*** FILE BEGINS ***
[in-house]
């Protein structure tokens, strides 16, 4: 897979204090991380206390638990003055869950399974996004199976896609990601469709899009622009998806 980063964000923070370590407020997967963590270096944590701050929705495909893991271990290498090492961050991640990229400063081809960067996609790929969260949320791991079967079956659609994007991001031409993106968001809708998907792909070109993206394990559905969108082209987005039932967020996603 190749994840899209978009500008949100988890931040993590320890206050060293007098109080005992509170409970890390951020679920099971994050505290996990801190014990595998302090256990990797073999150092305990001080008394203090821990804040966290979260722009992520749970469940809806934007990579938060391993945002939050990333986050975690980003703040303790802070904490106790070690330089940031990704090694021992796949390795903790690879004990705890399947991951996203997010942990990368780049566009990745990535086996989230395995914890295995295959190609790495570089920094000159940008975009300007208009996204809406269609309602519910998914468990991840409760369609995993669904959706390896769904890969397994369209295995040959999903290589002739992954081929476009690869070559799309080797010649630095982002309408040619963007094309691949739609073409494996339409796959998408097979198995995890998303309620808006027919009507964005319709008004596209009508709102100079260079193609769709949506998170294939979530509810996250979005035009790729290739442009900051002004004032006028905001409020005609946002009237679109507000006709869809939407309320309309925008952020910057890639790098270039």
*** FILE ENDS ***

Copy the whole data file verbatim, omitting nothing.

[in-house]
């Protein structure tokens, strides 16, 4: 897979204090991380206390638990003055869950399974996004199976896609990601469709899009622009998806 980063964000923070370590407020997967963590270096944590701050929705495909893991271990290498090492961050991640990229400063081809960067996609790929969260949320791991079967079956659609994007991001031409993106968001809708998907792909070109993206394990559905969108082209987005039932967020996603 190749994840899209978009500008949100988890931040993590320890206050060293007098109080005992509170409970890390951020679920099971994050505290996990801190014990595998302090256990990797073999150092305990001080008394203090821990804040966290979260722009992520749970469940809806934007990579938060391993945002939050990333986050975690980003703040303790802070904490106790070690330089940031990704090694021992796949390795903790690879004990705890399947991951996203997010942990990368780049566009990745990535086996989230395995914890295995295959190609790495570089920094000159940008975009300007208009996204809406269609309602519910998914468990991840409760369609995993669904959706390896769904890969397994369209295995040959999903290589002739992954081929476009690869070559799309080797010649630095982002309408040619963007094309691949739609073409494996339409796959998408097979198995995890998303309620808006027919009507964005319709008004596209009508709102100079260079193609769709949506998170294939979530509810996250979005035009790729290739442009900051002004004032006028905001409020005609946002009237679109507000006709869809939407309320309309925008952020910057890639790098270039």